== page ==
Every December, the eight wineries of the Similkameen Wineries Association host a special three-day holiday event. But as my friend and I discovered, this is not your traditional wine country. It’s as far from stuffy as you can get. Some wineries are working organic farms, while at others, the winemaker’s living room doubles as the tasting room. It's the kind of hospitality you'd expect from your good friend or neighbour.
Here's what else you can expect: To chat with the winemaker; step in a little dirt; munch on home-baked Christmas goodies; taste an eclectic variety of white, red, bubbly and fruit wines; oh and if you’re up for it, to play some good ol’ hockey. This is a Canadian winter after all.
With the sun shining and a fresh dusting of snow, we started our tour deep in the Similkameen Valley at the south end of Cawston. Let the good times begin for me! (Important disclosure, my friend is the designated driver.)
Forbidden Fruit Winery (Hosts Steve & Kim)
- What better way to kick off the afternoon than with a sip of Flirt, Forbidden’s famous bubbly. Winemaker Steve then sweetens our palates with Plum Noir and Adam’s Apple fruit wines. My sugar high peaks as I help myself to Kim’s delicious array of gingerbread cookies. I buy two pairs of her handmade earrings, and pick up a bag of free organic apples to bake my own glazed apple pie squares.
Seven Stones Winery (Hosts George)
- After pulling up to a welcoming committee of four-legged friends, I walk into Seven Stones’ warm and inviting tasting room to sample George’s rich and bold reds. A thoughtful tribute to his late wife Vivianne hangs on the wall, reminding visitors of her love and dedication to the winery. Jesce, who is running the shop today, takes us around back to check out George’s latest endeavor. He’s building a massive underground cave where he plans to host future winemakers' parties. Add that to your bucket list!
Rustic Roots Winery (Hosts Troy & Sara)
- Opening the door to this barn-like wine shop takes me back in time. Rustic Roots is after all, part of Harker’s Organics – a 5th generation family farm. It’s got an authenticity about it Martha Stewart could only dream of recreating. The traditional Christmas decorations create a cozy setting in which to sample two bubblies: Pippin and Fameuse. The plum wine was not too sweet and a pleasant change from the usual reds and whites.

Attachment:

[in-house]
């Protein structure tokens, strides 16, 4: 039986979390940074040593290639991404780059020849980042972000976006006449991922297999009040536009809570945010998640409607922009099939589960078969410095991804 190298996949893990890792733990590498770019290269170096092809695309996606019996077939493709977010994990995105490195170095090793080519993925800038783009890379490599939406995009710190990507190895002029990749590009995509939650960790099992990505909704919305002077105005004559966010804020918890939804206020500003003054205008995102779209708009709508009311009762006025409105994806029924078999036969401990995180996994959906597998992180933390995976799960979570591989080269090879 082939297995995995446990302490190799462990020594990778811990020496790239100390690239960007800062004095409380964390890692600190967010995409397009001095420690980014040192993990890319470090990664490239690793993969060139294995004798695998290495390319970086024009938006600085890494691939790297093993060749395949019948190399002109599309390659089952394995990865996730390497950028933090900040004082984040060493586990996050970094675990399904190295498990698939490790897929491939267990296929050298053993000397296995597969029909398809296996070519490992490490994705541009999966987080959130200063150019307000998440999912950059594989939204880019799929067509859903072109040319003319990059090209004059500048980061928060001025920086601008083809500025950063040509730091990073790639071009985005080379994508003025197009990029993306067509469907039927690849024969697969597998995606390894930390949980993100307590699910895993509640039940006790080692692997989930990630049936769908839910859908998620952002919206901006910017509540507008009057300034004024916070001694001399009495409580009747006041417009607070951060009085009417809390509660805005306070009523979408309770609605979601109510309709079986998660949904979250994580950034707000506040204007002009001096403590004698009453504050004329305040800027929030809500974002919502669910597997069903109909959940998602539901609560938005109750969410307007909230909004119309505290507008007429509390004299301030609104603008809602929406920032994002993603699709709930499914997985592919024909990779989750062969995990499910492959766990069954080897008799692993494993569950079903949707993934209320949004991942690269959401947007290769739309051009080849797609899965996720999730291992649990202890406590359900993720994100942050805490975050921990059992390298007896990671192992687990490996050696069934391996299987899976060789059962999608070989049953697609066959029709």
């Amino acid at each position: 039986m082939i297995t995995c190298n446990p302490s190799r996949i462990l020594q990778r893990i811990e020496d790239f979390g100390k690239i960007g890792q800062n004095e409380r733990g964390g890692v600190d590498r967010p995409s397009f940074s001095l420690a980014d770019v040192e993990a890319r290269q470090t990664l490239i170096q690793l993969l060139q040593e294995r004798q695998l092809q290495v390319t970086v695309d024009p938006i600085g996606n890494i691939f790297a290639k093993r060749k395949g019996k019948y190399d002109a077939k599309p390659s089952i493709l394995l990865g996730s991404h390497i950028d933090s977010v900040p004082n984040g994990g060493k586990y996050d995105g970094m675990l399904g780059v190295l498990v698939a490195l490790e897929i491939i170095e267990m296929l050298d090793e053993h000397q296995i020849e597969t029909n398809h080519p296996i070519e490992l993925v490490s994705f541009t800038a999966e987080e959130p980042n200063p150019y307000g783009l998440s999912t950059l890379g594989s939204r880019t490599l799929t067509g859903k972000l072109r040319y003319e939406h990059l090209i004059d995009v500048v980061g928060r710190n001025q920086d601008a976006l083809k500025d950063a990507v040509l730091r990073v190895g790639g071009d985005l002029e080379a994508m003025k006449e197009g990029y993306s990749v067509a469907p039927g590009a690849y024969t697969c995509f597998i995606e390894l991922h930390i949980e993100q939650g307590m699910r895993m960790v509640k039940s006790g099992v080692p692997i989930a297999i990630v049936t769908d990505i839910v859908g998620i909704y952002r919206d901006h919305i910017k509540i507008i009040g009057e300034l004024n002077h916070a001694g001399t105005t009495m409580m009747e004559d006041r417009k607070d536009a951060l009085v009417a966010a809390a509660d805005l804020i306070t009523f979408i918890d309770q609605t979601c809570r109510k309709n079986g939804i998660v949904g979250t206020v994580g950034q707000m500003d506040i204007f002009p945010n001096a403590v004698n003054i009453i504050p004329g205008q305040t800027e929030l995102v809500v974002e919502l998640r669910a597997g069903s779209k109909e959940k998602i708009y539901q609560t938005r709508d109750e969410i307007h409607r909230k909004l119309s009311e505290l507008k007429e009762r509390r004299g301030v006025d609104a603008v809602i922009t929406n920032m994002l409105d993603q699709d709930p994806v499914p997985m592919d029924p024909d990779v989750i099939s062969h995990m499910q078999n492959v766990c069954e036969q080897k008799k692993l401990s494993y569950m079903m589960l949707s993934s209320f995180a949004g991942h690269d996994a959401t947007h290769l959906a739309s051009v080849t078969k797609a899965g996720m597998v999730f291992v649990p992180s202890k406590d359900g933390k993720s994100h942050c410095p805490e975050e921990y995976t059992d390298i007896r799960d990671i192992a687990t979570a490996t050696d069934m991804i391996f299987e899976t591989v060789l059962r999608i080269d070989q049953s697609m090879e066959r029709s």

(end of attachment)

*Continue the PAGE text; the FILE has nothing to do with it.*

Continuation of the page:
Cerelia Winery (Hosts David & Peggy)
- David and Peggy opened up their festively-decorated home to guests for this event. We mingle in their living room for an intimate wine tasting and conversation. A selection of breads and homemade jellies complements a generous pouring of Cabernet Franc. The couple’s daughter, Megan, is their award-winning winemaker.
Eau Vivre Winery (Hosts Jeraldine & Dale)
- Jeraldine exudes genuine enthusiasm for every wine tourist. The highlight of my visit is indulging in my fair share of her mulled wine. This flavourful winter drink, spiked with cinnamon and cloves, warms my insides as I hover near Dale’s outdoor fire. I chat with the couple’s young grandson about how many cookies he can sneak from the table without getting caught.
Orofino Vineyards (Hosts John & Virginia)
- All John and Virginia’s wines are sophisticated and seriously good. But the cool thing about Orofino is that John and Virginia are also cool. They’re laid back and I always enjoy talking with them. Today, they've set up an impromptu hockey rink in their backyard. Everyone is encouraged to join in - including kids and dogs. I even spot Rhys Pender, Canada’s youngest Master of Wine, taking a couple shots.
Robin Ridge Winery: (Hosts Tim and Caroline)
- I pose for a photo with a four-foot-high Santa statue before entering Robin Ridge’s tasting room – home to one of my favourite Reserve Merlots. Tim pours samples as he facetiously tells us about upcoming festivities involving a Christmas party, the Keremeos Fire Department (where he volunteers) and the role tequila may or may not play. How do I get invited to that?! I decide to take home a new red, packaged in a fancy Ho Ho Ho bag.
Clos de Soleil: (Host Felix)
- At our final stop near closing time, Felix is getting ready to harvest the next day. As we sip a smooth white, I admire Clos Du Soleil’s massive novelty bottles of wine – ideal for a wedding or after a day of Christmas shopping. Felix plays along when we ask him to give us his best James Bond pose with a bottle of wine. By this point, I've got a good “buzz” going on. But I quickly sober up after a random encounter with a very dozy wasp. My hand accidently disturbs his resting spot on one of the wine barrels and – ping – he stings me. A reminder these really are working vineyards!
After six hours of chatting, drinking, laughing and eating, we’re done. What I love about this region is that you get to meet the winemakers and owners. Not only do you get to hear the usual wine spiel, but if you’re interested you can also learn about the stories behind the grapes and fruits: growing them, caring for them, stressing about them, netting them, harvesting them, aging them and finally bottling them. What better way to celebrate the season than a truly Christmassy wine experience in the Similkameen Valley!
Note: Rustic Roots is open daily until December 22. The rest of the SWA wineries are now closed for the season – but will open by appointment. More info at Similkameen Wine. Additional photos provided by Kim Lawton.